‘All the world’s a stage…’ seems to be the line from which this film builds its primary metaphor. The opening sequence is visually stunning: we see Matthew MacFayden atop a sumptuous stage, decked in gold and filigree and being tended to by a barber whose blades move so fast and with such flourish we are reminded of the theatricality of Tim Burton’s Sweeney Todd. From this, MacFayden walks along the stage, into another room somehow connected, and the following scenes unfold similarly, with the nineteenth century Imperial Russian theatre at the centre of events in a maze-like continuum of noble splendour and pomp.
Although beautiful and finished with inarguable style, this visual metaphor is too prolonged: we return to it often throughout the film, which is at first clever as it seems to represent the façade and general performance aspect of high Russian society. There comes a point, however, when a metaphor becomes excessive, and rather than intelligent, feels convoluted and contrived, detracting from the story at hand. At times excellently executed, at others completely ridiculous, the theatrical representation leaves the audience confused as certain events appear dream-like and imaginary, despite being integral to the narrative.
Keira Knightley is utterly beautiful from beginning to end, wearing the colourful, classy costumes with grace and elegance. Her character is brilliantly beguiling: although an adulteress, she is deeply sympathetic, as she strives for love and excitement in the passionless world of the Russian aristocracy, and Knightley injects the role with the levels of emotion and sincereity of performance last seen in her role as The Duchess (2008). Her character is complex: at times mad, selfish and vulnerable – but always believable in her struggle against the petty prejudices of high society. Wright and Stoppard draw attention to the glaring issue of women’s rights and the expectations placed upon them during the nineteenth century, especially in regards to marriage and divorce.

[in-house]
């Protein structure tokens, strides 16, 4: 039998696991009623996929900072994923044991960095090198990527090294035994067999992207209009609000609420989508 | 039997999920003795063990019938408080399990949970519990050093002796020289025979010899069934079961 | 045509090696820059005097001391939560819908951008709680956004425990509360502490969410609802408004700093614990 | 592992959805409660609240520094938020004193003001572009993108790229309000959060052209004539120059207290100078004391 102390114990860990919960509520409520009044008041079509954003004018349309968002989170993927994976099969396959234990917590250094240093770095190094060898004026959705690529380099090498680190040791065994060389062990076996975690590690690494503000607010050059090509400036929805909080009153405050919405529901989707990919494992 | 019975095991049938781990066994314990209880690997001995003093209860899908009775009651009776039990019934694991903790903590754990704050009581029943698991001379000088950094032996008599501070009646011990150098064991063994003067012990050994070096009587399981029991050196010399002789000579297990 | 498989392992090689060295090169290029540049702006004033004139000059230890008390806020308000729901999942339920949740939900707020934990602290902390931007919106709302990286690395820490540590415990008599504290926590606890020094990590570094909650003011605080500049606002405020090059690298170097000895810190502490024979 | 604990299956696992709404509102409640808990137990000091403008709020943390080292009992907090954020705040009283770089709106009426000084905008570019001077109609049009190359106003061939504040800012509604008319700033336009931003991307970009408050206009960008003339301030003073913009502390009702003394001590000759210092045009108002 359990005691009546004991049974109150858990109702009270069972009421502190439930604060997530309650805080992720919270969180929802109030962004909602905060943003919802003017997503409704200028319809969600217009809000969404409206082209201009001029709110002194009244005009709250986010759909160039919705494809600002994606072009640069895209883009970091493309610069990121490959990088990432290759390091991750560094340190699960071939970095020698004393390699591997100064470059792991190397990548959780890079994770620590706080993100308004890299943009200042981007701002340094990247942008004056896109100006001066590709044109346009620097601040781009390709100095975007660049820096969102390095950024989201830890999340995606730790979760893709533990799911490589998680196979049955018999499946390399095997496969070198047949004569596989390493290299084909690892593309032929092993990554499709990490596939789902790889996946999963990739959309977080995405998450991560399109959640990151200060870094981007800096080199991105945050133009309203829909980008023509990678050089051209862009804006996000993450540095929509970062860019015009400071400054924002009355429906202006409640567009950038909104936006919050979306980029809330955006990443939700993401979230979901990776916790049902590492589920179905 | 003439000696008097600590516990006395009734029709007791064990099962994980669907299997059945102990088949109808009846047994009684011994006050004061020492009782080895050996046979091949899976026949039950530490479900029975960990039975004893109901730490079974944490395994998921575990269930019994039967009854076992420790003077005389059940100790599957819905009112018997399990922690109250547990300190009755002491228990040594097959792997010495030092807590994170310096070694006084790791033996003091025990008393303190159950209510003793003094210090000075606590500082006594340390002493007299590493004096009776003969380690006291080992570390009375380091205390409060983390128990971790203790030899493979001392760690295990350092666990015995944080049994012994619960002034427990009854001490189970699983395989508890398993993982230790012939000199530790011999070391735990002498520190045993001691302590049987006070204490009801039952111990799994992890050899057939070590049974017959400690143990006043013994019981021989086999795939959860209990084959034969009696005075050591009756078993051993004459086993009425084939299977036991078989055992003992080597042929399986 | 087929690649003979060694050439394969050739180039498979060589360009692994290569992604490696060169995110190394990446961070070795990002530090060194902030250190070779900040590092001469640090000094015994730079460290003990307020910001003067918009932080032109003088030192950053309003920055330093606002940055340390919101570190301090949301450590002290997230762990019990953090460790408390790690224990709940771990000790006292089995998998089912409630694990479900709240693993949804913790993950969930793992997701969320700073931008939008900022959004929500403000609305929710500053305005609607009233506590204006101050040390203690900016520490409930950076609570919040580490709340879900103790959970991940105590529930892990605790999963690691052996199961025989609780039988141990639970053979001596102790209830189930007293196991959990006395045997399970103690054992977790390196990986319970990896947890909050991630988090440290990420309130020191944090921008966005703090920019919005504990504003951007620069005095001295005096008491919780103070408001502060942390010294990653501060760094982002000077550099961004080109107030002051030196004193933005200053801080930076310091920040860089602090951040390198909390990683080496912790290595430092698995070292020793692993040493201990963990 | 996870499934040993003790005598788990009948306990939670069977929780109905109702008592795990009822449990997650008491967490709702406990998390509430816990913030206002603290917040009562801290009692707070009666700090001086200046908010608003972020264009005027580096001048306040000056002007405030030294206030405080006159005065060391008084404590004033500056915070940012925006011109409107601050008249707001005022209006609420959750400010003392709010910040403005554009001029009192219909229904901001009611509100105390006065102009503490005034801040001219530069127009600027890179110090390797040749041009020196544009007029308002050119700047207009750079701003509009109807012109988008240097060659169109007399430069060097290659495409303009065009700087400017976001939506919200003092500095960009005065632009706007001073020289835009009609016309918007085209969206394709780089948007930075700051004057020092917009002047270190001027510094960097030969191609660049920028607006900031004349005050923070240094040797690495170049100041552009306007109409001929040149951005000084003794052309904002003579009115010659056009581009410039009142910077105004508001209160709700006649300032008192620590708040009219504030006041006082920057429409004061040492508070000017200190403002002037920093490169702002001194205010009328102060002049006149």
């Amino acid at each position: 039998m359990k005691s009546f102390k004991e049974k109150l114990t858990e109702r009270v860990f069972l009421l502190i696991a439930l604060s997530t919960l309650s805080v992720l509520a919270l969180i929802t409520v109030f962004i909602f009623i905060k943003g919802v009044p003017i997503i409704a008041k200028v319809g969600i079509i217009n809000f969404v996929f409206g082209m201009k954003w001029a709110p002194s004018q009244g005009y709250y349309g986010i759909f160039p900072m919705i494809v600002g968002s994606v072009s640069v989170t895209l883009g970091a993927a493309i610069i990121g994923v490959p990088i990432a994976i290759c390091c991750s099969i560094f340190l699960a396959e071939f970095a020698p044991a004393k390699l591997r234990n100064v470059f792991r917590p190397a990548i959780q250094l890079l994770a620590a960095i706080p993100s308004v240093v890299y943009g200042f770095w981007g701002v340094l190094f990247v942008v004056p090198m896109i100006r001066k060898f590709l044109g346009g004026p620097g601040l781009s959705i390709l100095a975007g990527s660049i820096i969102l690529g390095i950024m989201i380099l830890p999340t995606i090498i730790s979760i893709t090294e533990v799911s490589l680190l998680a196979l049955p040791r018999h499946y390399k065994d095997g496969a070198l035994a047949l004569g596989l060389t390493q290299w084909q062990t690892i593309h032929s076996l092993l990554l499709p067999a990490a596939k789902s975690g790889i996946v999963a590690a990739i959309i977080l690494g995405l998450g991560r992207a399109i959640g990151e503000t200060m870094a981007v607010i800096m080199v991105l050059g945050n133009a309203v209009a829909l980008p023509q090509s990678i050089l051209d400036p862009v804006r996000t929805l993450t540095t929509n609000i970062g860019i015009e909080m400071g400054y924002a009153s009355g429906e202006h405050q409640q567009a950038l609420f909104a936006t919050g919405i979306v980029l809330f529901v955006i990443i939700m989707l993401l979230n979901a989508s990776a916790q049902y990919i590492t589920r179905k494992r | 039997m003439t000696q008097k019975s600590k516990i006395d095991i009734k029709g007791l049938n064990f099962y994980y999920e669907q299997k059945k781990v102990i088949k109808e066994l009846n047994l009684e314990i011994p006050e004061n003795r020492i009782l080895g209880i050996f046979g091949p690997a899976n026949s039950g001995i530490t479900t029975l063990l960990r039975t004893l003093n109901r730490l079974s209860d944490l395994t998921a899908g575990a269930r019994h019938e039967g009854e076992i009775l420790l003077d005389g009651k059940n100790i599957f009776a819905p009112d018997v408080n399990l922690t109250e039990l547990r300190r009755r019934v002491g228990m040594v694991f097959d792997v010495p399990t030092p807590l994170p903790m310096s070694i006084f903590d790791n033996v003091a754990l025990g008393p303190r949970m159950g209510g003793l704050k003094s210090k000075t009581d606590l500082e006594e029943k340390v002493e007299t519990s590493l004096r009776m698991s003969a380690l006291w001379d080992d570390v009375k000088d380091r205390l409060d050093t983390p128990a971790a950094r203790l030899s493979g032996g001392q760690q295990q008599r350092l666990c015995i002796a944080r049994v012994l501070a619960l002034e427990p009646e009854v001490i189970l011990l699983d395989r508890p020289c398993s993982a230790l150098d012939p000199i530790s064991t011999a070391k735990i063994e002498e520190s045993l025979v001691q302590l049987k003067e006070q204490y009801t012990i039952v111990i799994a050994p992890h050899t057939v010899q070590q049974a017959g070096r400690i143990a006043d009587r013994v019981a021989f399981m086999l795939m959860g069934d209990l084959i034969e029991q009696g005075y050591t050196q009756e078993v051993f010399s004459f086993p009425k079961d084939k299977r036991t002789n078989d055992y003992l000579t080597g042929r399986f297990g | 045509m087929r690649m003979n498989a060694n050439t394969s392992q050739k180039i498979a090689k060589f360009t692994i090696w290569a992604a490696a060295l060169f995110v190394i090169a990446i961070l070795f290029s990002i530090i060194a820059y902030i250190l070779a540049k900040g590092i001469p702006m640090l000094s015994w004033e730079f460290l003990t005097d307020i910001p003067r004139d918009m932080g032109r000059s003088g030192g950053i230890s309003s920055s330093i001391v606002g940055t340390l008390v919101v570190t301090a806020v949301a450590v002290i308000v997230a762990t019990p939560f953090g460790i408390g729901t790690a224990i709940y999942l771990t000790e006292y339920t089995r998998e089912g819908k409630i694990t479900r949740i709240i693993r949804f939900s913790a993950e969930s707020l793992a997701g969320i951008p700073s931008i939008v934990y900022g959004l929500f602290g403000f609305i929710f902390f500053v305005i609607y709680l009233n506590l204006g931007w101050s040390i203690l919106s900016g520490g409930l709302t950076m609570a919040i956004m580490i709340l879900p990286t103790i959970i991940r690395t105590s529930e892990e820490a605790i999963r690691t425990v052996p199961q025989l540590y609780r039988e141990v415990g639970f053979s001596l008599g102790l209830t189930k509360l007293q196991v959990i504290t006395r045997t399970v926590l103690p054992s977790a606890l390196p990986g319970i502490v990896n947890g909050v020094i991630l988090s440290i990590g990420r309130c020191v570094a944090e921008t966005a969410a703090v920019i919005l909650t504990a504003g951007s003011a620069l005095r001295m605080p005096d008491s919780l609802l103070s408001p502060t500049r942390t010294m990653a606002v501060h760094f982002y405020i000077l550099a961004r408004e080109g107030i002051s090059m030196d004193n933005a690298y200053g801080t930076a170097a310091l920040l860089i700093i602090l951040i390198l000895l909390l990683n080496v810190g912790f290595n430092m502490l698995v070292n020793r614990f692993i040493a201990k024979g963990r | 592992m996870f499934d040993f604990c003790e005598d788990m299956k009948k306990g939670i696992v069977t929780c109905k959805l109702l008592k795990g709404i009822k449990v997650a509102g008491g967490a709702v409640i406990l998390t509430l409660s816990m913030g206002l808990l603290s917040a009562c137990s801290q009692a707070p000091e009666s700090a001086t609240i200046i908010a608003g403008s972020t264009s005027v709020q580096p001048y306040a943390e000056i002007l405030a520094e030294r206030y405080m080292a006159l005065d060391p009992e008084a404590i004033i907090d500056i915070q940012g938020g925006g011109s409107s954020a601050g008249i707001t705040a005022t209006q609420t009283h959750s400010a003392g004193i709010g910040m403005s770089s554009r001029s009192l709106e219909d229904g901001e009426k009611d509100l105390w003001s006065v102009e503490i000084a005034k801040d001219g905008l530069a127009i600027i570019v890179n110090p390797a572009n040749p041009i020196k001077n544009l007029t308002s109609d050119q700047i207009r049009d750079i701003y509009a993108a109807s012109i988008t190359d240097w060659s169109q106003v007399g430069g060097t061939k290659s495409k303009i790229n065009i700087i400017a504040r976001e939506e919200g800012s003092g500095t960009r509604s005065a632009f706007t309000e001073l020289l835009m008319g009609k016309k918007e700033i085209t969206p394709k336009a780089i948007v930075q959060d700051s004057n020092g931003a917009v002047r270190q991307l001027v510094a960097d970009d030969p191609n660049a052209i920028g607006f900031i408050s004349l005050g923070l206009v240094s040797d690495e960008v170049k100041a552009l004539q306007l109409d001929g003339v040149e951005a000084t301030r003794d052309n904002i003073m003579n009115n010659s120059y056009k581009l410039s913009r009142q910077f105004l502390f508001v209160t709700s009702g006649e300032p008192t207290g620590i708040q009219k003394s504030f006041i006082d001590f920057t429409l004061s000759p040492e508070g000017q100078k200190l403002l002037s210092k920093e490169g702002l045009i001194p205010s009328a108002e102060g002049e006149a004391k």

Her husband Alexei Karenin, played by Jude Law should for all purposes be a wholly sympathetic and lovable character, but is not given the screen-time to develop any kind of persona for us to care about. His role is under-developed and mostly pointless, leaving Anna’s lover little to compete with.
The object of her affections, however, is an utterly miscast and lost-looking Aaron Taylor-Johnson as Count Vronsky, who is totally unbelievable, both as her lover and as a full-grown man. Knightley’s elegant physique and carriage is completely at odds with Taylor-Johnson’s clumsy performance, and he fails to convince us of his maturity, often looking uncomfortable amongst the veterans on screen, with a joke-shop moustache doing little to alleviate his uneasiness. The pair have no chemistry on screen, and the relationship is rendered implausible due to this salient shortcoming, making it impossible to emotionally invest in their relationship.
Thankfully, however, young lovers Kitty (Alicia Vikander) and Levin (Domhnall Gleeson) restore our faith in the very idea of relationships. Although many of the female characters are underused (Kelly Macdonald’s Dolly, Olivia Williams’ Countess Vronsky, Ruth Williams’ Princes Betsy), Vikander is wonderful as Kitty. Their relationship is innocent and pure, in sharp contrast to that of Anna and Vronsky, and totally deserves our support. Gleeson is great as Levin, a young and naive man who refuses to give up on love, and their courtship is told in a beautifully simple and touching manner.
Also worth a mention is Matthew Macfayden as Oblonsky, whose comic timing and perfectly choreographed scenes add to the sense of magic and entertainment about the film. Although at times it feels Wright has sacrificed any substance in favour of style, stand-out performances like these hold strength, and make the lavish set and costume design worth the effort. In one memorable moment, Macfayden roguishly asserts ‘divorce is one thing, dinner is quite another’ which aptly describes the views and motivations of the social circle of the film.
The costumes are superb and the general cinematography is wondrous, yet in the final quarter everything becomes too over the top, which is the downfall of the film. Earlier on, the high-contrast exposure, and the over-use of the colour white makes Anna and Vronsky’s relationship feel cheesy, and as the affair draws to a close, the palette becomes too vivid and rich, supposedly to symbolise the relationship slipping from her grasp/reality, yet this feels insincere and false, and almost too obvious. The over-ambitious visual effects, coupled with Taylor-Johnson’s embarrassing performance make the central relationship of the film farcical, and it is with great gratitude that the audience finds solace in a superb supporting cast.
Wright and Stoppard almost achieve greatness, but fall short due to over-ambition and a convoluted metaphor.